NCAA Division I Women's Championships: Florida's Gemma Spofforth Wins Third Straight 100 Back Title -- March 19, 2010
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WEST LAFAYETTE, Indiana, March 19. FLORIDA's Gemma Spofforth had just too much in the tank after the final turn for Indiana's Kate Fesenko en route to winning her third straight 100 back NCAA title.
Spofforth clocked a swift 50.92, just missing her pool record of 50.82 set during the relay leadoff of Florida's 400 medley relay. The 50.92 ties with a Natalie Coughlin effort for 13th all time in the event. Spofforth's personal best in the event is a 50.46 set as a relay leadoff last year at the NCAA Championships.
The win moved Spofforth into second all time in the event's history at the meet with three titles. Stanford's Lea Loveless, Texas' Betsy Mitchell and North Carolina's Sue Walsh are the other three-time winners. Natalie Coughlin of California is the lone four-time victor in the event.
"This is my fourth year, my final year and it's really great to have two national championships under my belt, one with my relay yesterday and this one today," Spofforth said. "There are two more races left in the meet so I'm going to focus on those. It's really great to win this one."
The title gave Florida its fifth in program history in the event, tied for second with California and Texas. Stanford owns the most wins with six. Spofforth broke a tie with Kristen Linehan, who won the 100 back in 1989 and 1990 for the Gators.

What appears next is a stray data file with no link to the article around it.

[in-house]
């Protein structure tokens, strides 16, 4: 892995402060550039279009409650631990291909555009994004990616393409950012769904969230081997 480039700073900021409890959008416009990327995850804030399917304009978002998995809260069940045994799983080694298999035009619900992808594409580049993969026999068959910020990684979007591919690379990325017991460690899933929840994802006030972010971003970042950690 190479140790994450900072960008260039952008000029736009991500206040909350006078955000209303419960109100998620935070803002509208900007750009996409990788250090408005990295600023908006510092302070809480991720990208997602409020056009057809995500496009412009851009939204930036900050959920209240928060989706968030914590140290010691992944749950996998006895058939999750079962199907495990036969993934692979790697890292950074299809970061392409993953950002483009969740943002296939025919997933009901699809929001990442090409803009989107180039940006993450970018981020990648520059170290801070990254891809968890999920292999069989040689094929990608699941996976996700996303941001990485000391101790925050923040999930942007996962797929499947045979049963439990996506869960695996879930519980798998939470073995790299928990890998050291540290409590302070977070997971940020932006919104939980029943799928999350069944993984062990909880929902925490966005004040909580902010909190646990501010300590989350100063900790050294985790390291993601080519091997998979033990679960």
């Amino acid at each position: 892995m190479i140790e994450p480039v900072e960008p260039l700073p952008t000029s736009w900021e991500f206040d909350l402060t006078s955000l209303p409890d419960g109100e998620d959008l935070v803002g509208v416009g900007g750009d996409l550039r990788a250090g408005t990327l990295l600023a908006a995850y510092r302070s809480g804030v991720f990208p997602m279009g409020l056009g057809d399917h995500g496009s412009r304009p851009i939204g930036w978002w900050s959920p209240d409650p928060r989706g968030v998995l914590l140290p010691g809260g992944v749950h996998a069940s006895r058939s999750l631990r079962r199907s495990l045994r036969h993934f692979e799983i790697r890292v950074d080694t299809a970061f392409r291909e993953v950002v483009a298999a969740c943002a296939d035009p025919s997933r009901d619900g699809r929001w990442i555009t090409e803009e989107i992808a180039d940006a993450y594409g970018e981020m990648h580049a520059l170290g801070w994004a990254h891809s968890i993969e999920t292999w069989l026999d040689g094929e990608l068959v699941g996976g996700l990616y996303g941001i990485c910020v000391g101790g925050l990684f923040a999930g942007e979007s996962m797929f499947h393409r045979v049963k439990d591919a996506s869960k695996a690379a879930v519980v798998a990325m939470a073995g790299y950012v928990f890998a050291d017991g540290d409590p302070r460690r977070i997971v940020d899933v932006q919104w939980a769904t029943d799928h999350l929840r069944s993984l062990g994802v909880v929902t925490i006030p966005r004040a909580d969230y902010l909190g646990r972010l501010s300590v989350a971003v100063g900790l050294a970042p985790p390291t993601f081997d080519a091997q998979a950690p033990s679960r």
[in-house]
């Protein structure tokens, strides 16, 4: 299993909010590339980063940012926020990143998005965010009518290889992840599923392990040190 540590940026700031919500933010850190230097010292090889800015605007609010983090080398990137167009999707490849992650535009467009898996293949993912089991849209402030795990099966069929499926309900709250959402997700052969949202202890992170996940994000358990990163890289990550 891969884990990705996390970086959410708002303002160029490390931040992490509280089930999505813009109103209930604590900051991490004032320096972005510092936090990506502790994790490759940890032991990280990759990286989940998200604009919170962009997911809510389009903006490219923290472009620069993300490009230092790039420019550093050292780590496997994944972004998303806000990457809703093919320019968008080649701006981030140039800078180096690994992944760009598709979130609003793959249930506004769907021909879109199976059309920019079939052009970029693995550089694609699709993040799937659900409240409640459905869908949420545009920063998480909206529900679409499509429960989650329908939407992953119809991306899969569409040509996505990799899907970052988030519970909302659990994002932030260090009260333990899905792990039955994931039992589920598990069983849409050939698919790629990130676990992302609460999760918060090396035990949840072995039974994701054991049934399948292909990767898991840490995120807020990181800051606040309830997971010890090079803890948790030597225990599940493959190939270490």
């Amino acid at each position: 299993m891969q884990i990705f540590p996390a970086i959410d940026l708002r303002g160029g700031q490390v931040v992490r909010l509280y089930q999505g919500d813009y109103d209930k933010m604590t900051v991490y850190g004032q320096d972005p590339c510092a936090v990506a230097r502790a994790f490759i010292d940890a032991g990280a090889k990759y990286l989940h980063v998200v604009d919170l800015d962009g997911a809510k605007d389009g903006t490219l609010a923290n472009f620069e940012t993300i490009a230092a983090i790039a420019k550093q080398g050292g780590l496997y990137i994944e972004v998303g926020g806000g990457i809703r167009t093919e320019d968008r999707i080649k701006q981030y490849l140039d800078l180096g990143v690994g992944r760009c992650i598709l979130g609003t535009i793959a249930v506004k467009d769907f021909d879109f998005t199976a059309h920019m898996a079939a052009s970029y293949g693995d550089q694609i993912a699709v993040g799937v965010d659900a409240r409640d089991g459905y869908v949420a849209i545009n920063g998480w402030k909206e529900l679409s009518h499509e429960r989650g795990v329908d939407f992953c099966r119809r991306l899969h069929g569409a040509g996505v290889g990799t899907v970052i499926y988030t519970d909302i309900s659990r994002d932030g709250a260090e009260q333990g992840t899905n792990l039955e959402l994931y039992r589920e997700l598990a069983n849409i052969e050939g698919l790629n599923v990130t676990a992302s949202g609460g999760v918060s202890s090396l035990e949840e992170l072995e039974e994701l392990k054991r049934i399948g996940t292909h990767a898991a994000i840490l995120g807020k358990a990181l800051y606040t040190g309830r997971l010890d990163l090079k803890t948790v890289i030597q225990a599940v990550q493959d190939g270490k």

Fesenko turned in a scorching fast time of 51.15 to take second place. She lowered her previous personal best of 51.32 set during prelims. She moved even closer to Ana Agy (51.13) as the fourth fastest performer of all time.
Former Indiana swimmer, now Southern California Trojan Presley Bard, took third overall in 51.89, just missing her lifetime best of 51.71 set during relay duty in the 400 medley relay this weekend.
Stanford held onto its lead with 240.5 points. Arizona moved into second with 237.5 points, while Georgia fell back to third with 222.5 points. California (222) and Florida (191) made up the rest of the top five.
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